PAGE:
I figured that if I could pass him just at the entrance to a long series of turns, I might, just might, be able to build up enough lead that he wouldn’t be able to catch me on the long straight. The longest series of turns at Riverside began with turn 1, up through the esses and around turn 5. Then there was a short straight between 5 and 6, and after 6A there was the long straight followed by turn 9. (Turns 7 and 8 were no longer used.) The problem was, turn 1 was preceded by the S-F straight, along which he could out-drag me, so it would be difficult to lead him into turn 1. I formulated a plan.
I followed him around 9, then dropped back a bit on the S-F straight, loading the slingshot. Just before he slowed for turn 1 I floored it. By the time he entered turn 1 I was tip-toeing around him on the outside. And let me tell you, that was hairy – up on the non-cambered outside part of the turn, inches from the Armco metal barrier which I had tried a piece of in my very first race. But it worked. Bob would have had a stroke had he seen me doing that in his car with the new lacquer paint job.
On the very short straight between 1 and 2 I looked in a mirror and saw the nose of the Elan rise and tremble with rage, under heavy acceleration. By the entrance to turn 2 he was right up my exhaust pipe. But he slowed for turn 2 and I didn’t, and thus was the tale told. By the end of the long straight he had almost caught me again, but I built up enough distance in turn 9 to keep him from catching me on the S-F straight. By the time I was in the S’s he had disappeared from my mirrors and I never saw him again. Mission accomplished. Later I heard that an Elan had flipped later in the race. I don’t think there were any others, so it was probably that poor guy. Fortunately, I don’t think he was injured.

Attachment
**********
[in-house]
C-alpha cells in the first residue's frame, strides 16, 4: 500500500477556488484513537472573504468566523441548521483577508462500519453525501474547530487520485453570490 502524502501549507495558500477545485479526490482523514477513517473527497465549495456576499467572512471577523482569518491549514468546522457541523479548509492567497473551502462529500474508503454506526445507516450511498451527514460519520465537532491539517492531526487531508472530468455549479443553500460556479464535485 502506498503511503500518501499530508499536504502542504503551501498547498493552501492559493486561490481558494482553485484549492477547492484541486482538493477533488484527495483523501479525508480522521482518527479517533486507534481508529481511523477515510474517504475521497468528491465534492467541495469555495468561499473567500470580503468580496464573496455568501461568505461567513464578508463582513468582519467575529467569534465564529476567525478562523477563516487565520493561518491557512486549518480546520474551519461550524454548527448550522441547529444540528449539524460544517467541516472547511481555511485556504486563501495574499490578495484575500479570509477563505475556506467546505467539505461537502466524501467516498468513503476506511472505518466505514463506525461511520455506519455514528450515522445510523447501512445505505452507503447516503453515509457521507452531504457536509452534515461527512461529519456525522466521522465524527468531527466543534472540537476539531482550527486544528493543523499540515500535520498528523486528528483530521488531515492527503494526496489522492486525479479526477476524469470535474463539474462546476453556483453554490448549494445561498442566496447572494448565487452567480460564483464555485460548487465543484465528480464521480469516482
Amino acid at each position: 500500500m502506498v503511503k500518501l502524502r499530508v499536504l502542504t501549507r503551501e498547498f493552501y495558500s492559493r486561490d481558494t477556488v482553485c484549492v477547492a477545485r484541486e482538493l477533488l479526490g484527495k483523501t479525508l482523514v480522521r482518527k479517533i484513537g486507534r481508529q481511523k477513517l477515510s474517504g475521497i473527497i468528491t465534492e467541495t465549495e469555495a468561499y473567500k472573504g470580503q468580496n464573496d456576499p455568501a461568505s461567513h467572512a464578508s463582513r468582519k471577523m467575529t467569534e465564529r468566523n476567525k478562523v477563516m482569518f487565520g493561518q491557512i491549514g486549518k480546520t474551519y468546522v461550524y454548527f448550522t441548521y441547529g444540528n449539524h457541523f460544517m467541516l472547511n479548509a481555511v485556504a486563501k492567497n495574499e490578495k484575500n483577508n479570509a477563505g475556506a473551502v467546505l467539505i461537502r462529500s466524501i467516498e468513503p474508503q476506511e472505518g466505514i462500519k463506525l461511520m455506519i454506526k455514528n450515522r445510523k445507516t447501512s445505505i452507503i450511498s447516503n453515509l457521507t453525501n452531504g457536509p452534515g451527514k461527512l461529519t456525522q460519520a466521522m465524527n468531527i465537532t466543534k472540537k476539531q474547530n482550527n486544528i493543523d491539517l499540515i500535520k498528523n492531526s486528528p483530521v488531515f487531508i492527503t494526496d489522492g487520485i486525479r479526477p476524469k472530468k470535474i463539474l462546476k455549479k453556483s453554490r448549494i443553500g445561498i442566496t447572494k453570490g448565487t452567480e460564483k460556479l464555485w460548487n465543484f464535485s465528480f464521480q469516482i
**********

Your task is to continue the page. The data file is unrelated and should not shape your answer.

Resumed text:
Then I began making up lost time, occasionally taking time down the long straight to pick up the mic and tell the crew everything was fine. But it wasn’t to be. At about the 45-minute point I had worked up to 5th, behind four much-faster ground-thumpers. Then, on the S-F straight, the engine quit clean. I pulled off course to the right and radioed the crew that I was dead in the water just before turn 1. Turning the engine with the starter gave a steady sound that indicated that no compression was being done. When the crew got there with a few tools, I popped a valve cover and had someone hit the starter. No valves moved. The cam drive was broken, and that was the end of my race and racing career.
What had gone wrong?
Later inspection revealed that a few teeth had stripped on the large timing gear, then, probably, a couple of teeth hit nose-to-nose and the force broke off the flanged end of the camshaft. Foolishly, I had allowed my machinist to cut a groove down the center of the teeth of the large timing gear. This was supposed to reduce the tendency of the timing gears to act as an oil pump at high revs and throw oil out the filler vent. But I had the new, high oil filler box of the C engines, and had never experienced oil loss. Why I let him do that I will never know. It proves the old maxim: if it ain’t broke, don’t fix it.
I had 45 minutes of good fun, but felt terrible for Bob, who never got to drive in the race, and for the crew which had worked so hard. I would have enjoyed seeing what Bob could do with the big cars. Had the engine held together, given Bob’s expertise, I think we could have finished very well indeed. Monday morning I was on the phone reading the riot act to Roger Bursch. The timing had been set by one of his men, on his dyno, and was seriously retarded when I checked it at the track. Roger was puzzled and, I must, say, a perfect gentleman when confronted with my somewhat abrasive complaint.
When I put down the phone, the brain began working. An hour later I was back on the phone with Roger. I had figured it out. When I replaced the flywheel, I had failed to check the crank end play. I hate to admit it, but I just forgot to. If there had not been enough end play I would have known it – the crankshaft would not have turned. But too much end play can retard the timing because of the way the distributor is driven from a gear on the crankshaft. I levered the crank pulley in and out. Click – clack – a LOT of end play. On this new flywheel evidently the nose protrusion was less than on the 1960-model flywheel I had previously used and set the end play with. I called Roger to confirm. I apologized, we had a good laugh about it and remained the best of friends. Now, there’s a real gentleman.